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    Jakob Sultan Ericsson
    @jakeri
    Or we do use TString for the input. TFRecords, we have our own writer.
    Adam Pocock
    @Craigacp
    Ok.
    Jakob Sultan Ericsson
    @jakeri
    I'll submit it tomorrow. Getting late in Europe.
    Karl Lessard
    @karllessard
    I’m trying to think what have changed that much between 0.2.0 and 0.4.0. Definitely the TString backend has completely changed. Other than that we are now automatically mapping tensor native memory to the JVM but I can’t see how that could impact the results of a session.
    Jakob Sultan Ericsson
    @jakeri
    argh. When I created an isolated test case for this. I magically started to work. I'm trying to figure why this is happening. I see one difference from my failure run and then this row is present:
    Creating new thread pool with default inter op setting: 2. Tune using inter_op_parallelism_threads for best performance.
    Exactly same test.
    But our real code have a lot of more dependencies.
    Jakob Sultan Ericsson
    @jakeri
    😭 I accidently copied in the mkl-version of macosx-x86_64
    So the bug is that macosx-x86_64-mkl is not a good thing to use.
    We have seen problems with this one before (on linux) and realized that it was basically slower and more memory intensive than the regular build.
    Karl Lessard
    @karllessard
    Yes the MKL version has never shown any improvement compared to the vanilla version, and even the opposite. It is still a mystery why (and to be honest, nobody spent a lot of time for figuring it out neither) but MKL support in the TF native library itself seems a bit clumsy, afaik.
    So you are saying that you don’t have any issue with the vanilla version?
    Jakob Sultan Ericsson
    @jakeri
    Correct. It works fine now. It was a classic copy & paste-snafu. I accidently copied in the mkl-version to our pom.xml when I was upgrading.
    Sorry for that.
    Karl Lessard
    @karllessard
    Don’t be sorry, that’s good news! :)
    Karl Lessard
    @karllessard
    General announcement: Probably some of you already know but Google has launched its official Forum platform for TensorFlow a few days ago: https://discuss.tensorflow.org/
    I invite you all to subscribe to it and start posting your questions, solutions, suggestions or anything you want to talk about regarding TensorFlow Java on this platform from now on.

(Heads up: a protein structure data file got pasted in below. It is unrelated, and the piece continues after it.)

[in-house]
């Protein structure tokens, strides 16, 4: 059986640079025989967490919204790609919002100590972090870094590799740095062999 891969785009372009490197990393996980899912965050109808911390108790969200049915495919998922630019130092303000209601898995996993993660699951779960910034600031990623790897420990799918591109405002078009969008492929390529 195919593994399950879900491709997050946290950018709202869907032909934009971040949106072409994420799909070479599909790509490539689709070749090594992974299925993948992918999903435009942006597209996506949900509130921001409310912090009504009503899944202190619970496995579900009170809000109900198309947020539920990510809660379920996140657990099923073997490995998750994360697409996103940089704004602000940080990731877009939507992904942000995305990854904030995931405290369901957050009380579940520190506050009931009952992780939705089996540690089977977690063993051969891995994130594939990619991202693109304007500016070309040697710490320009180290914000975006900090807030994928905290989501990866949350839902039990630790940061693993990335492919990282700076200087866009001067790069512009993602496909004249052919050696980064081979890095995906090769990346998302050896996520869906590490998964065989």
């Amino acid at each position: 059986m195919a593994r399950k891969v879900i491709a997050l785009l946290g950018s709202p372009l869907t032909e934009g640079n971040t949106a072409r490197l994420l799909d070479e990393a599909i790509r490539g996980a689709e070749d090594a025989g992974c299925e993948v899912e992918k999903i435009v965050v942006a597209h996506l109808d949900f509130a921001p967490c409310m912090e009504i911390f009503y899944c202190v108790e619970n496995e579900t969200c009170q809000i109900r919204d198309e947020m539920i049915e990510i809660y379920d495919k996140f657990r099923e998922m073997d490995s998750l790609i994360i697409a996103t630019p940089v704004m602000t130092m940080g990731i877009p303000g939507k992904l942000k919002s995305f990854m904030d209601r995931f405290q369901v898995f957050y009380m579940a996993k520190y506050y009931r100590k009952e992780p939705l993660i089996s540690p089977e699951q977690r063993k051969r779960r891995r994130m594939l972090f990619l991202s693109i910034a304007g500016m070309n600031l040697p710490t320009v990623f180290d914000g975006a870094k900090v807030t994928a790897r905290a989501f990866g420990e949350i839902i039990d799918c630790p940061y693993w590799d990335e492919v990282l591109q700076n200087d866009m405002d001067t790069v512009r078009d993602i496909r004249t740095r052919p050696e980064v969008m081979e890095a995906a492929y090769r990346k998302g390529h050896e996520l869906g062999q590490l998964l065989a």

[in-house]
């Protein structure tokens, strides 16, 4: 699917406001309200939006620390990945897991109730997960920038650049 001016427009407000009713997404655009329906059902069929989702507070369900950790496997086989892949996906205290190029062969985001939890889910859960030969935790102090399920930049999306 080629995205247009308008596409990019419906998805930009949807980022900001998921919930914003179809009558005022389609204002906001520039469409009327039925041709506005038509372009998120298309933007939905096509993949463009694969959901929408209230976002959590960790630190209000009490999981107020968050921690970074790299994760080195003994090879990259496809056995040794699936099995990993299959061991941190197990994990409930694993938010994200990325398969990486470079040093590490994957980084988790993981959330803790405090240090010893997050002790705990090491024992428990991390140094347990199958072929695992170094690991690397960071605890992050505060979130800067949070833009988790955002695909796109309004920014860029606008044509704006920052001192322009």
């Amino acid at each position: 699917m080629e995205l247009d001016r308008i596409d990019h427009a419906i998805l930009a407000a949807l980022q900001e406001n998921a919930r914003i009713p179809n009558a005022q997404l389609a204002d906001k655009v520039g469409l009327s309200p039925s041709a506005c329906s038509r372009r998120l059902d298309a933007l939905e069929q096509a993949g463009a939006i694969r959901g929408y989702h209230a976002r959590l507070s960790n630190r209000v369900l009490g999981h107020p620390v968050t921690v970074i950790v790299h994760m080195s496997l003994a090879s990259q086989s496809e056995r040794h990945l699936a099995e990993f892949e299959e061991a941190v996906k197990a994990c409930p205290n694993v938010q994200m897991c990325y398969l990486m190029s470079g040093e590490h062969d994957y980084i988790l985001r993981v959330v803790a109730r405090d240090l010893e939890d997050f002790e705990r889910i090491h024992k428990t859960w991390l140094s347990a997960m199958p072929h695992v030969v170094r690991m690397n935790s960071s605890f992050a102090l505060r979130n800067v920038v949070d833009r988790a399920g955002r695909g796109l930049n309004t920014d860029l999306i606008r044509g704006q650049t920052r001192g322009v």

To do so, make sure to tag your posts with java and/or sig_jvm so they get categorized and filtered properly
    Gili Tzabari
    @cowwoc
    This message was deleted
    @perfinion You suggested using tf.stack to combine a = [1, 2, 3] and b = [4, 5] into tensor c which is [1, 2, 3, 4, 5]. Can you elaborate? As far as I can see, tf.stack will just stack the two tensors on top of each other instead of concatenating the vectors into a [1, 5] shape.
    Karl Lessard
    @karllessard
    @cowwoc I think what you want is tf.concat, did you tried it out?
    Jason Zaman
    @perfinion
    oh, yeah you want either tf.stack or tf.concat, depending on which way you want to combine them, they both take an axis= param telling which way to combine them
    stack is nicer if you have a list of tensors, concat is nicer if you have separate tensors but all those functions can be used to do anything so just use whichever is cleaner
    Gili Tzabari
    @cowwoc
    @karllessard Yes, my example is actually not precise enough. I actually have: a = [1, 2, 3] and b = [[4, 5], [6, 7]] and I want to end up with c = [1, 2, 3, 4, 5, 6, 7]. I am currently using c = tf.concat([a], tf.reshape(b, shape=[-1])) but I was wondering if there an easier/more-readable way to collapse and concatenate everything in a single step.
    Gili Tzabari
    @cowwoc

    I've got inputs with different dtypes. One is an int64, another is a float64. I saw a tutorial on feeding Tensorflow multiple inputs where they used tf.concatenate() to combine the various inputs but when I tried to do the same I got:

    Tensor conversion requested dtype int64 for Tensor with dtype float32: <tf.Tensor 'concatenate/Cast:0' shape=(None, 4180, 5) dtype=float32>

    Any ideas?

    Adam Pocock
    @Craigacp
    You don't need to concatenate the inputs if there are two separate input placeholders, you feed each input to the appropriate placeholder.
    6 replies
    Gili Tzabari
    @cowwoc
    @Craigacp https://www.tensorflow.org/guide/autodiff#3_took_gradients_through_an_integer_or_string says "Integers and strings are not differentiable"... Does that mean I can't use int* types at all?
    Or am I misunderstanding something?
    Adam Pocock
    @Craigacp